My story of abuse starts early. It set off a chain reaction of abuse that I’m still trying to shake off.
I was sexually abused for over a year by a boarder (Monster #1) who lived in my house when I was seven years old. I won’t go into detail here, but there’s a reason that I can’t sleep near a window. There’s a reason that tying me up induces a panic attack.
Monster #1’s actions threw a shadow over the rest of my life. I’m still trying to escape it. I doubt that I ever will, at least, not entirely.
When I was in my early 20’s, I was in an abusive relationship with Monster #2. Unlike the first monster, this one started out charming and funny. It’s hard to think of him that way now, but at the time, he was. It was only later that his true sociopathic nature began to show. Over the course of a few years, he turned into a physically and mentally abusive attempted murderer.
Why didn’t you just leave? I used to fall into the category of people who would say, “I know if I was ever in an abusive relationship, I’d just leave.” I used to think that way before it happened to me, but it’s really not that simple. It rarely is. Their hold on us is far more involved than just a location. Even if abusers aren’t physically violent, the emotional abuse is just as bad, if not worse. Abusers constantly chip away at self-esteem. My abuser really had convinced me that I was worthless. He convinced me that I could not survive without him.
It was only towards the end, when he began strangling me, knocking out my teeth and giving me black eyes that I realized the opposite was true; I couldn’t survive with him. If I stayed, he was going to kill me. It was as simple as that. I was only able to muster the strength to get out because I had a friend visiting from out-of-town. If she hadn’t been there, it might not have been the end of the abuse. I might not be writing this now. She gave me the strength to say enough is enough. I talked about that night on my blog in the post called Hurt.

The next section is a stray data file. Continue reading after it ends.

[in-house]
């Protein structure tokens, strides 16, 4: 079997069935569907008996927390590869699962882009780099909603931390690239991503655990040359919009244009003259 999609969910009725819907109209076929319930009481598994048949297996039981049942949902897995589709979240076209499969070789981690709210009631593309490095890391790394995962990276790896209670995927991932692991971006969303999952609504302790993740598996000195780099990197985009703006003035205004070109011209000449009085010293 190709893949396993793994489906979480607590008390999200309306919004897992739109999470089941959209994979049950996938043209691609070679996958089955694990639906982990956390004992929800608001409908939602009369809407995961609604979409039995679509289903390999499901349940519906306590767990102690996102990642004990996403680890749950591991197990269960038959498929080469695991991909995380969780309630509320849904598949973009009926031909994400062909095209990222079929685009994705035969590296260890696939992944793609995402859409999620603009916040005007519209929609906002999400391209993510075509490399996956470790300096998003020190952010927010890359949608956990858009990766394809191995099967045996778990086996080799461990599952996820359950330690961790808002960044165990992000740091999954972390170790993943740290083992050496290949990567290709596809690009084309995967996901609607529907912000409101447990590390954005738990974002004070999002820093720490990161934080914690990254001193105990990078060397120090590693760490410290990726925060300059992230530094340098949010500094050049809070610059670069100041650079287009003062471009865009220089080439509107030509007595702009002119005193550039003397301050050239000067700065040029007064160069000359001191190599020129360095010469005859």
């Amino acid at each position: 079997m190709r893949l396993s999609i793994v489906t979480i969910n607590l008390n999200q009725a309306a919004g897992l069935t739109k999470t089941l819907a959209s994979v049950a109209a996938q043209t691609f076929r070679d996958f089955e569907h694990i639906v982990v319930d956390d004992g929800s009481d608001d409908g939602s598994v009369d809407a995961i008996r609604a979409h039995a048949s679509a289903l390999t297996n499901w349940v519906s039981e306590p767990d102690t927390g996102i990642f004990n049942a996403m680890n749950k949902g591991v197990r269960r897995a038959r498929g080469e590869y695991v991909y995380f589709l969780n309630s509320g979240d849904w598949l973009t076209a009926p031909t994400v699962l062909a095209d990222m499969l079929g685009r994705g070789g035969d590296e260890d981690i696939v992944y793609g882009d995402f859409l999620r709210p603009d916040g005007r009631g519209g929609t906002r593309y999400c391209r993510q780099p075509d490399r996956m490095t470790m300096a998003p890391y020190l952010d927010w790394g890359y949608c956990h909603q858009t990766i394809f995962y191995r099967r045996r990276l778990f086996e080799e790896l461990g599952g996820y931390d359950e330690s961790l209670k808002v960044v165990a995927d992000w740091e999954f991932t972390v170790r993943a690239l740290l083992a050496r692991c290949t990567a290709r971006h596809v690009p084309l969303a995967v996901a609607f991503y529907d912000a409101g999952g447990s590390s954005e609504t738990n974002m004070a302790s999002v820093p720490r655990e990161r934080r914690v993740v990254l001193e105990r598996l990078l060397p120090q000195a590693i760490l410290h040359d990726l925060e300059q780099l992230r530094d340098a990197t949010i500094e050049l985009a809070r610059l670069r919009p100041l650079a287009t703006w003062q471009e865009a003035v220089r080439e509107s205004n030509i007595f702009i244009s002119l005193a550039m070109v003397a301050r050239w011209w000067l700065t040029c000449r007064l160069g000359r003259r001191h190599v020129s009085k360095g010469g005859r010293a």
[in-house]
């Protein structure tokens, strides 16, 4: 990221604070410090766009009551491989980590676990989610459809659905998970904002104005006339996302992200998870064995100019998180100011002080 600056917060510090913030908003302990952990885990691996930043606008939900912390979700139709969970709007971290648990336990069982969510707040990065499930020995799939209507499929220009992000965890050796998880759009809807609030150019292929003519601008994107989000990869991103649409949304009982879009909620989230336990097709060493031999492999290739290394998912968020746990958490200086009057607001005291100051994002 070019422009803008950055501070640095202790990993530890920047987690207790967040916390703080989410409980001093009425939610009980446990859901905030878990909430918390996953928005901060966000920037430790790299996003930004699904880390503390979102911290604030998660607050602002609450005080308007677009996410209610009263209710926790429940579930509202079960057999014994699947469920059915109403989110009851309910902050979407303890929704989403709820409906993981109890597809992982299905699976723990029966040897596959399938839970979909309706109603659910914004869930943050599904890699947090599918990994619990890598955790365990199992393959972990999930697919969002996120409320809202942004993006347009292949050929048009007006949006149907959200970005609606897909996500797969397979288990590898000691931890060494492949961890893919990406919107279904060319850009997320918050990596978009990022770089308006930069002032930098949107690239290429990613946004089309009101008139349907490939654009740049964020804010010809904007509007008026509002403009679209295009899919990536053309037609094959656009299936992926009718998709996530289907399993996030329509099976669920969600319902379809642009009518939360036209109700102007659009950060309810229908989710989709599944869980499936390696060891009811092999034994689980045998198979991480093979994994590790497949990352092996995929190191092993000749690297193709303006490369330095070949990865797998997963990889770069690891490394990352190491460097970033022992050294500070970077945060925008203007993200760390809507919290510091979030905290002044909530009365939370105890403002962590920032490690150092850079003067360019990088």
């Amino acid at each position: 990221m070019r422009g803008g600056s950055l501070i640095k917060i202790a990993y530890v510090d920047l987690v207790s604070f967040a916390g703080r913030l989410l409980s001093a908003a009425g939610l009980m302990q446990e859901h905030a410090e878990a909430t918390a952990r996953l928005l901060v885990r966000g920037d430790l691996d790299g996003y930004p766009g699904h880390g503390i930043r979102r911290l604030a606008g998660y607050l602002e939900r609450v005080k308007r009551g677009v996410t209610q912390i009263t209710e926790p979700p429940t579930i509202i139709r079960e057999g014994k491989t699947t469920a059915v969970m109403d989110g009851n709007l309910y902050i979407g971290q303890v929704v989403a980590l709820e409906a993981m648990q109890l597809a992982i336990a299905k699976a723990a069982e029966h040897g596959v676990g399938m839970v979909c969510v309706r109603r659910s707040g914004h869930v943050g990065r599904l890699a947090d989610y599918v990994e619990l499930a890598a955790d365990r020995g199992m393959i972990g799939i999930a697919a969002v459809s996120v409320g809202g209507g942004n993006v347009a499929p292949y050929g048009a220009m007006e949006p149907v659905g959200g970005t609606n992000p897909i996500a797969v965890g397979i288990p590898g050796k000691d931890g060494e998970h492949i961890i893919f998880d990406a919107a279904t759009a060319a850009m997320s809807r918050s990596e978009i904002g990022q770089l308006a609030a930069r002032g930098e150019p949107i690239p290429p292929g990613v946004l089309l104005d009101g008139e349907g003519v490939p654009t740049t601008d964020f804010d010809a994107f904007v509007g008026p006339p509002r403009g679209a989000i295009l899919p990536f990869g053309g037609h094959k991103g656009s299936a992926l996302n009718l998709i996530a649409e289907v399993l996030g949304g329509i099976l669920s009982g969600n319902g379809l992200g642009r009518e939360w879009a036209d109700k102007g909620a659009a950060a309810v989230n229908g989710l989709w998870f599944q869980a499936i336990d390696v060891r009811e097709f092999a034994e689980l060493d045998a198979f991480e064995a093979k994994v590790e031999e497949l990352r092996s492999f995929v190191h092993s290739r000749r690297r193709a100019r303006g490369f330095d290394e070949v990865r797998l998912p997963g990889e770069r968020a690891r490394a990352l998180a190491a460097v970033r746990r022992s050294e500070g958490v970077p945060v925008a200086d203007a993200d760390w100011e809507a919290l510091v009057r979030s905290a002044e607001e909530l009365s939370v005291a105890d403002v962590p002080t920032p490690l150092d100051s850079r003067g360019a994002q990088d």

Monster #1 set me on a horrible path and Monster #2 finished the job. Monster #1 destroyed my childhood. He took my innocence and my ability to trust anyone. Monster #2 took what was left. Monster #2 ruined my finances, he stole everything I had of value, he took my friends away, he took my self-esteem and any sense of trust I may have had left. He nearly took my life.
For me, it’s pretty easy to blame my adult abuse on my childhood abuse. It’s easy to write it off as a domino effect of abuse, but who knows if that’s the case. I will never know and it’s not like it matters anyway. There are lots of people who end up in abusive relationships that don’t have a history like mine. What happened happened. The important thing is that it never happens to me or anyone else again.
My life after abuse has been spent trying to figure out what I can possibly do to avoid having more monsters in my life. When you’ve been a victim twice, well, it feels like you are a target. It seems as though I have an invisible sign hanging over me that says, “makes a great victim.” I’ve been trying to find that sign and destroy it.
I retreated into myself looking for answers. I found none. There were no answers inside of me, just pain and hurt, and above all, anger. I am overflowing with anger. I feed on it. I thrive on it. It keeps me going, but there’s got to be more. There’s got to be trust and acceptance and self-esteem in there, too. I just have to find it again.
I find it very difficult to trust people. I find it impossible not to get angry whenever I hear yet another story of abuse. I mourn the loss of my childhood. I mourn my innocence. I sober up when I realize just how close I came to losing my life. I hate. I hate so much that sometimes I feel like I might explode.
But I laugh instead. I laugh and cry and I listen to the birds sing and watch the clouds go by. I give my dog a hug. I take a very deep breath. And I spit it out. I spit on the hate and the fear and the pain that lives within me.
I want to protect those who are going through or have gone through similar things. I want to wrap them up in my wings and fly away, but before I can do that, I need to protect the little girl who cries inside of me. She is so very alone. She is so very sorry for allowing Monster #1 to change the course of our life, for allowing Monster #2 in the door. Even though I tell her she’s not to blame, she doesn’t believe it. I can feel her tugging at me as I write this. She needs mending before we can help anyone else. She needs to accept that she is not to blame. We’ll get there eventually.
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